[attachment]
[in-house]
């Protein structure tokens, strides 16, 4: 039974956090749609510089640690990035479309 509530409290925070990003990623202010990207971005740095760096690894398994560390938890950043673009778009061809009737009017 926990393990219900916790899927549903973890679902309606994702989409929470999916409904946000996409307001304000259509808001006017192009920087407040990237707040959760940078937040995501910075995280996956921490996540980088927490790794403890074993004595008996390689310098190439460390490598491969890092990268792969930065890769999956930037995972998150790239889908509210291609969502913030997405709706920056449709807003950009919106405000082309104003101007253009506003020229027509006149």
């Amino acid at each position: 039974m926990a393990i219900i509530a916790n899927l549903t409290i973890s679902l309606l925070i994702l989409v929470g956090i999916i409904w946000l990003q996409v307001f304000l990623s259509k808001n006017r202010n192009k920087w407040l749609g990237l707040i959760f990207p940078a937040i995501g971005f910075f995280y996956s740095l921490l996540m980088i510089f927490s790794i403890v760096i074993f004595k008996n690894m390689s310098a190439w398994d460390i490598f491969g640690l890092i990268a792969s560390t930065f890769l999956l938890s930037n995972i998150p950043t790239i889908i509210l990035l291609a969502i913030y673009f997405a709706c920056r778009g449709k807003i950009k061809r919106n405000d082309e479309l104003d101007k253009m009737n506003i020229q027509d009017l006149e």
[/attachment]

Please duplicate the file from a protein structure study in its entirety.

[in-house]
């Protein structure tokens, strides 16, 4: 039974956090749609510089640690990035479309 509530409290925070990003990623202010990207971005740095760096690894398994560390938890950043673009778009061809009737009017 926990393990219900916790899927549903973890679902309606994702989409929470999916409904946000996409307001304000259509808001006017192009920087407040990237707040959760940078937040995501910075995280996956921490996540980088927490790794403890074993004595008996390689310098190439460390490598491969890092990268792969930065890769999956930037995972998150790239889908509210291609969502913030997405709706920056449709807003950009919106405000082309104003101007253009506003020229027509006149």
């Amino acid at each position: 039974m926990a393990i219900i509530a916790n899927l549903t409290i973890s679902l309606l925070i994702l989409v929470g956090i999916i409904w946000l990003q996409v307001f304000l990623s259509k808001n006017r202010n192009k920087w407040l749609g990237l707040i959760f990207p940078a937040i995501g971005f910075f995280y996956s740095l921490l996540m980088i510089f927490s790794i403890v760096i074993f004595k008996n690894m390689s310098a190439w398994d460390i490598f491969g640690l890092i990268a792969s560390t930065f890769l999956l938890s930037n995972i998150p950043t790239i889908i509210l990035l291609a969502i913030y673009f997405a709706c920056r778009g449709k807003i950009k061809r919106n405000d082309e479309l104003d101007k253009m009737n506003i020229q027509d009017l006149e």